— We have a small team of 25 people, but it is not easy to manage. As in many companies, the main burden falls on four to five people, and all the others are sort of running errands. Yours truly, in addition to being a CEO, also sells to key accounts and creates content.
— How does the team communicate? Do problems arise and how do you solve them?
— Of course, they do arise. In Zhukovsky, our team was all friends and mutual understanding. Now we have grown as professionals and become more rational. When we start a project, we chip in all our competences and build an entirely new structure, so the conveyor principle wouldn’t work here. Every time we make up absolutely different groups of people, depending on the technology we are using. We use various management methods, and Cerebro is the only thing that helps us keep everything under control.
— How long have you been working with Cerebro?
— We were the first company that purchased Cerebro and put its trust in it. Back then, Cerebro was not even being licensed, just sold.
In the 2000s, I took the main Cerebro players to the Pilot studio, where we were working on a high-tech TV tech calculation system. When I started my own business, I followed very closely what was happening to Konstantin and Co. For me, he has always been an authority when it comes to technology.
— What you find the most useful in Cerebro?
— Structuring ability of this product, automated alignment of all business processes. You can plan your expenses, tasks, track the working time. To understand where goes the money, we always use Cerebro. For those engaged in production, Cerebro is convenient because it may be tailored for a great variety of applications.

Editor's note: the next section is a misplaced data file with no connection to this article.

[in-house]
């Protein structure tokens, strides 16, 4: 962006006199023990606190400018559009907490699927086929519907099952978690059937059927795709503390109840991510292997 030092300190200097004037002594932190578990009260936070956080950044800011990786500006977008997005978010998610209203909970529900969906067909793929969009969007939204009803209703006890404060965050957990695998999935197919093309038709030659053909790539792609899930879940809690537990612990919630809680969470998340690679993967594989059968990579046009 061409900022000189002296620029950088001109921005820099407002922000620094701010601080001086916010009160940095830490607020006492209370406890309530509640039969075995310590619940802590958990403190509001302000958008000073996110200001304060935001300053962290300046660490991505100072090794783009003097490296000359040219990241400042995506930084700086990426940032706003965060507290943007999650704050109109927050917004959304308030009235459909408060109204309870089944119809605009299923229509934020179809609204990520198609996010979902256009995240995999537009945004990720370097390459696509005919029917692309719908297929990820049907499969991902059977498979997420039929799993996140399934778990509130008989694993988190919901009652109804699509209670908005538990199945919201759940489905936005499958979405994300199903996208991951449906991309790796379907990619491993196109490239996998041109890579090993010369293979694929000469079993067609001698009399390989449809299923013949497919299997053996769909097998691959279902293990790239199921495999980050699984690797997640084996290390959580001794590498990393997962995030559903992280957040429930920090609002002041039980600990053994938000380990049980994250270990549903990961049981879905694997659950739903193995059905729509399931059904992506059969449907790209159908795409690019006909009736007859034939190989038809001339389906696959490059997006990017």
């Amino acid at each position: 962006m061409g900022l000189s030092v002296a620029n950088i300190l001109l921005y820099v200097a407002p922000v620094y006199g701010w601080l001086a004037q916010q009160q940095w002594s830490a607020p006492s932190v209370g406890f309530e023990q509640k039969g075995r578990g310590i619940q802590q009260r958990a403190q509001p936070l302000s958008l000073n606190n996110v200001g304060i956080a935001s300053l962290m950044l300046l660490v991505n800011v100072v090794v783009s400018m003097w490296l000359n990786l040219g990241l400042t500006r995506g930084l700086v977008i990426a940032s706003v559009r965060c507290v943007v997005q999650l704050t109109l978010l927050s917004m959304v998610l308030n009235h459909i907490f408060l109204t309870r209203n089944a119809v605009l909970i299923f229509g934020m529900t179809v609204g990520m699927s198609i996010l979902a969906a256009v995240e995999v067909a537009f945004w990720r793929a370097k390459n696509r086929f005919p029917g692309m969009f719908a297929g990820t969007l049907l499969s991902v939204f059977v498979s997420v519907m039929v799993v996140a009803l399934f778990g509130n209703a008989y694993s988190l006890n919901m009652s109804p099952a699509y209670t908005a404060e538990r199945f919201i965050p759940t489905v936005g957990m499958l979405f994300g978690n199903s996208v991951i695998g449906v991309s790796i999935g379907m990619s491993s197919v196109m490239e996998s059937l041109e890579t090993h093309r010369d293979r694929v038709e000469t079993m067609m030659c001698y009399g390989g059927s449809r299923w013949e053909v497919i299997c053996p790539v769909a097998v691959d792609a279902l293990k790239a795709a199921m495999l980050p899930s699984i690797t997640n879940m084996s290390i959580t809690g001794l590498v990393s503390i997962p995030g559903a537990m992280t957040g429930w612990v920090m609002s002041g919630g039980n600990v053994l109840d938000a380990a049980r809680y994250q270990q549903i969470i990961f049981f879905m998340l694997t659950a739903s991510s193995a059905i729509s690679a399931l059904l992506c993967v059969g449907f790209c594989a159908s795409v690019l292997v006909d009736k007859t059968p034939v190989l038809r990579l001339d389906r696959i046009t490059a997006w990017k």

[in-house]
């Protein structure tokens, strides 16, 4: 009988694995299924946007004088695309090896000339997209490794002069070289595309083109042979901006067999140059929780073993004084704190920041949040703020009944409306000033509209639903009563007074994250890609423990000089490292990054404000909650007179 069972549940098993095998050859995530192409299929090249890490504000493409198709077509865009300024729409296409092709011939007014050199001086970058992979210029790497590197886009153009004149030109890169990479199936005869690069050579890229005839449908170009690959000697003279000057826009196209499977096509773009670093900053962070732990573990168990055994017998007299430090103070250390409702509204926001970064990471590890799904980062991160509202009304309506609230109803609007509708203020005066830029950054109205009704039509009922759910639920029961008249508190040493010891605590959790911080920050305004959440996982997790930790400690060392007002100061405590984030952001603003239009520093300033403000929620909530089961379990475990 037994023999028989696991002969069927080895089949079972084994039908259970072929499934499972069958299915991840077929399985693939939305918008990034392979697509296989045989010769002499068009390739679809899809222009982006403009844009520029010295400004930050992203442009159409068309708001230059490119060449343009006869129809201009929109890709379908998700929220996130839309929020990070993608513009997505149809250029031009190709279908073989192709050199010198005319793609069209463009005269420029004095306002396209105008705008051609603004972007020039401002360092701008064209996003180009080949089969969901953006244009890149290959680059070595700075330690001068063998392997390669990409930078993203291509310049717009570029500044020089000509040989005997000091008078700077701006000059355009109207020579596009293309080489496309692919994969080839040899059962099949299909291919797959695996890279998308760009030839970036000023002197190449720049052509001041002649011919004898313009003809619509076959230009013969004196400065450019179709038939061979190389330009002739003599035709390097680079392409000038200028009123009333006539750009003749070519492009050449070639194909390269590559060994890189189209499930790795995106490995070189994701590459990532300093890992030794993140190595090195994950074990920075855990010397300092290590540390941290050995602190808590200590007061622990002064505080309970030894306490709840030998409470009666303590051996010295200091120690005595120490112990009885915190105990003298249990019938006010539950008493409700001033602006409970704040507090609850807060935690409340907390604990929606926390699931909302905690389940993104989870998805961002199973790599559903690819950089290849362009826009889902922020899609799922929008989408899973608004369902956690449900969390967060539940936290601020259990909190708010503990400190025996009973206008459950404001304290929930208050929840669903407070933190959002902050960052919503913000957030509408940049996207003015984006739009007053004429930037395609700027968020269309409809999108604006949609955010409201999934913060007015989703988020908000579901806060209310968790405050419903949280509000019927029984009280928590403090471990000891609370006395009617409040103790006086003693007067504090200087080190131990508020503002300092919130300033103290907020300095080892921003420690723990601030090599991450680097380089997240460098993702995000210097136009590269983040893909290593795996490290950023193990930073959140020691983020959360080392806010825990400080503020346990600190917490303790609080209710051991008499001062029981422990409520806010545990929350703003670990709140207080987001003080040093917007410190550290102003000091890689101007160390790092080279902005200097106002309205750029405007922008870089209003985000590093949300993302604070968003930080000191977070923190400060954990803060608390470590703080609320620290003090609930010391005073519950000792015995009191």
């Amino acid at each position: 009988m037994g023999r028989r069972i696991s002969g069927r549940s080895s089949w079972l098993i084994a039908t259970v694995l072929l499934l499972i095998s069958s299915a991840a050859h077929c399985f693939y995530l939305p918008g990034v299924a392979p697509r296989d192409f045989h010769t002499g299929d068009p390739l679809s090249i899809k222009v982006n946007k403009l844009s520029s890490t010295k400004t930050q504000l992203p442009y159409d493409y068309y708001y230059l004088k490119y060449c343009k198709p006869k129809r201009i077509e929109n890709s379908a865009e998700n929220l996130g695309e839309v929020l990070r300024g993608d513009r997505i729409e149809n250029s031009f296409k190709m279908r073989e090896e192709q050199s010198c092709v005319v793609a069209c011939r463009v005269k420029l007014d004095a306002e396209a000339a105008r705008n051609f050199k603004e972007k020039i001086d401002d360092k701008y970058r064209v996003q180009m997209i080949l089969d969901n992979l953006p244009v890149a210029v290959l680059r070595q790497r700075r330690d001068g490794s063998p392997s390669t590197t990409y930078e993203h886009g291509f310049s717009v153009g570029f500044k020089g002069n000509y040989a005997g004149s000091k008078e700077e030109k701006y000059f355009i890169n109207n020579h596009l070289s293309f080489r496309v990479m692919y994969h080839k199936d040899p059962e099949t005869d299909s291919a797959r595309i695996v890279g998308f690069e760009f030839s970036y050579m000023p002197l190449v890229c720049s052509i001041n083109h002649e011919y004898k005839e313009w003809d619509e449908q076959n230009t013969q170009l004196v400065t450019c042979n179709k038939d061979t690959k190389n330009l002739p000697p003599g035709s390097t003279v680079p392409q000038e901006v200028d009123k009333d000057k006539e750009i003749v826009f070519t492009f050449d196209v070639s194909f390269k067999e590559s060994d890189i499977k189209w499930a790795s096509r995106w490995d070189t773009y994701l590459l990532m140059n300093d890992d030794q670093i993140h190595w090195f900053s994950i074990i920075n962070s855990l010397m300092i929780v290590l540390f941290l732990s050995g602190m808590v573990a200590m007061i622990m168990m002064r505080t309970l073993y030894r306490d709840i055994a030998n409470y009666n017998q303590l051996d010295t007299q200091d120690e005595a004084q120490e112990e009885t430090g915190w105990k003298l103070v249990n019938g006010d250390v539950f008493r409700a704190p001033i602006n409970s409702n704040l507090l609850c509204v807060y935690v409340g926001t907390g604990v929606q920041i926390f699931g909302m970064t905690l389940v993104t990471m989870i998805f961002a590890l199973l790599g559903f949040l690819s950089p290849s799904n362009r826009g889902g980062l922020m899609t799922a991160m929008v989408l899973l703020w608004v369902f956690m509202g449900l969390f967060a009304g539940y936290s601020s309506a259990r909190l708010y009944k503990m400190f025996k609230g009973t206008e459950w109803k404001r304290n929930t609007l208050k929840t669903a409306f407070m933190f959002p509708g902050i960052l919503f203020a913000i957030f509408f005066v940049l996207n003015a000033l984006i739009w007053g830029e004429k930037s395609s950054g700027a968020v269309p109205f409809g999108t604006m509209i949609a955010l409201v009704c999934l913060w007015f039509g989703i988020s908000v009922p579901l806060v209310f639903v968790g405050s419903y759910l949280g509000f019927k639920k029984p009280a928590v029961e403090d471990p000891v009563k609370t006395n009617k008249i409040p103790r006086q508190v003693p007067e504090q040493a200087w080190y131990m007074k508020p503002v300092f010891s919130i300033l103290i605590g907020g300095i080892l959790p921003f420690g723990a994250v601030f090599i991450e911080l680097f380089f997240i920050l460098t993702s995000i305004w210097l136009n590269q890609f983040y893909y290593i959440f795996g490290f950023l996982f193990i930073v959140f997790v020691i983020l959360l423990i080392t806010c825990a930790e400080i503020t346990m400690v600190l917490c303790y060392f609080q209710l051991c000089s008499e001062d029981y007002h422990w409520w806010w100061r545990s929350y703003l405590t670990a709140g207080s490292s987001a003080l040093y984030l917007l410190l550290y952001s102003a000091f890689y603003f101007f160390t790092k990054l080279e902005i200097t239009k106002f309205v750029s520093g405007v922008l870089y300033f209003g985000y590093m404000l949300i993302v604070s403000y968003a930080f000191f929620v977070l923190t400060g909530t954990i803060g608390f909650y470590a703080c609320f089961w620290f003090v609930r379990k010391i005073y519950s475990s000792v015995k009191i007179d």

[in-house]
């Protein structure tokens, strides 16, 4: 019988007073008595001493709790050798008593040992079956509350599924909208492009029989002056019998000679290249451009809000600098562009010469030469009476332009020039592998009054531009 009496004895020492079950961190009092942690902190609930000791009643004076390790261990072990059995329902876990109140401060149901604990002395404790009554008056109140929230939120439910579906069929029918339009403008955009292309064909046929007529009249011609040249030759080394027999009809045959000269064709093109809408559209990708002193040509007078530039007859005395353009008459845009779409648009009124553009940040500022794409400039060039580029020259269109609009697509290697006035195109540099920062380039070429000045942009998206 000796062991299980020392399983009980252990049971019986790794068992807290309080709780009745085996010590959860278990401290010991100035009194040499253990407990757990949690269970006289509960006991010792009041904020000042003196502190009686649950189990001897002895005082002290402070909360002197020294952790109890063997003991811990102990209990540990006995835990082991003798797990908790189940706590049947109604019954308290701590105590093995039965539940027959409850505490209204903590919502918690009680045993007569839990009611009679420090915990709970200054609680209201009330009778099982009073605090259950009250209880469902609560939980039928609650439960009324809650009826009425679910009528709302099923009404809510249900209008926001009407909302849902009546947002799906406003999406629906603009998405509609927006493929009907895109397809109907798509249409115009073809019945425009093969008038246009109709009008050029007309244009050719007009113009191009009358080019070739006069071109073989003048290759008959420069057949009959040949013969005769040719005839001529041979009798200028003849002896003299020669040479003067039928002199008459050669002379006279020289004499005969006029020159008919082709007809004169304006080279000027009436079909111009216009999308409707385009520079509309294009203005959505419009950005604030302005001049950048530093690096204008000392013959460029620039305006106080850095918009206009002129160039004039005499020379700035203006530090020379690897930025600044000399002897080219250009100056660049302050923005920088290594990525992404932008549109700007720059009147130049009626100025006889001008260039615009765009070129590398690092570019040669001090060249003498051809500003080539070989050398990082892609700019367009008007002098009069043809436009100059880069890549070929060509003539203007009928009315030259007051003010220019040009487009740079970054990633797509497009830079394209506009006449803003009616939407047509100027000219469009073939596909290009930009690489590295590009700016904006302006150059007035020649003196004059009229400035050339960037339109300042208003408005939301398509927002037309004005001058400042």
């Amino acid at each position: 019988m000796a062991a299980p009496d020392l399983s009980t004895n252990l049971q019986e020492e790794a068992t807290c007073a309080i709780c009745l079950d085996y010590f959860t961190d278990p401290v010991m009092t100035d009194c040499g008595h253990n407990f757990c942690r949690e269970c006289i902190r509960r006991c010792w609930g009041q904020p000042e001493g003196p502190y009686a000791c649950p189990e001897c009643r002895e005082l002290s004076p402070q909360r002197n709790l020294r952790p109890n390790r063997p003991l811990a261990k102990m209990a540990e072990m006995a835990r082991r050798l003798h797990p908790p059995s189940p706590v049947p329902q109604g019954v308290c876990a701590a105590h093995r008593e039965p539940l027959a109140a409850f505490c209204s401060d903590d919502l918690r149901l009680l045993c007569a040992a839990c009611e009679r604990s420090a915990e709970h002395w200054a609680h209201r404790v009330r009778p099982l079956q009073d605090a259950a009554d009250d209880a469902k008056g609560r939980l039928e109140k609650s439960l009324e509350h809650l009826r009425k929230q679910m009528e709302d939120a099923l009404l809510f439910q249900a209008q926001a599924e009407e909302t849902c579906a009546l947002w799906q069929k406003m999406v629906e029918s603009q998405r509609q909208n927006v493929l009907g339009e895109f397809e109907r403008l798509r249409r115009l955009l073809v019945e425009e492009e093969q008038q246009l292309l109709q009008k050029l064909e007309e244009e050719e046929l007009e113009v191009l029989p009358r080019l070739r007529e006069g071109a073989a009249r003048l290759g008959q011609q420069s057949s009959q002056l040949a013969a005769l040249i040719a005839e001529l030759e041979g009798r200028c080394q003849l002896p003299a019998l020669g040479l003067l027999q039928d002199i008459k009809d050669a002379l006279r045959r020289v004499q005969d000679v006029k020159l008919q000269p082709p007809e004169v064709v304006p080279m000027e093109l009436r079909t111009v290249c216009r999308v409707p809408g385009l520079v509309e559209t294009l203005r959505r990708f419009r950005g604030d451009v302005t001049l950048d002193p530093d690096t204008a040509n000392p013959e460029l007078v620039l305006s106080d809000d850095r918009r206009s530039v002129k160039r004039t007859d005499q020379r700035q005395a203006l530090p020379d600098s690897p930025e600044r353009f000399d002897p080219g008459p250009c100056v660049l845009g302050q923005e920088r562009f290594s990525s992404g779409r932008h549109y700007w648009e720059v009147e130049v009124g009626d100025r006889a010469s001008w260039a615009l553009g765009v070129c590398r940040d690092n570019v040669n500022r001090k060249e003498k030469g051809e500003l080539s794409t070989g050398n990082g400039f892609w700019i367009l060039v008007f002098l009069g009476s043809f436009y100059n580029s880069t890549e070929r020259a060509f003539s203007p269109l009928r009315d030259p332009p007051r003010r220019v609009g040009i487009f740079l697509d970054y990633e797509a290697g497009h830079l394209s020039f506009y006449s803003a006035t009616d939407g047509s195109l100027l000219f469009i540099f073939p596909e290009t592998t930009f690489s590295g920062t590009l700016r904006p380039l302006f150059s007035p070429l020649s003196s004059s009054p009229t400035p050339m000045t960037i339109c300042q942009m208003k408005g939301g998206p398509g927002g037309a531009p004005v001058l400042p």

We are engaged in both technology and creative projects, and this is well reflected in the ideology of Cerebro.
— Tell us about your company’s plans, please.
— I would very much like to take an example from Konstantin Kharitonov and start a product of my own. As of now, many our developments take from one and a half to six months, but this isn’t much at all. I think it is cool when you can do something for several years, polishing it to the perfect state.
We patented a binocular, i.e. a virtual reality device. Now we are going to make software, a repository that stores large volumes of multimedia data and tells entire stories about them.
We are also interested in expanding to neighbouring markets and developing new lines of business. This is why we are currently negotiating with the Polytechnic Museum, the X-5 Retail Group, and several museum funds engaged in the preservation of the historical heritage. I would like to develop my products and sell them all over the world.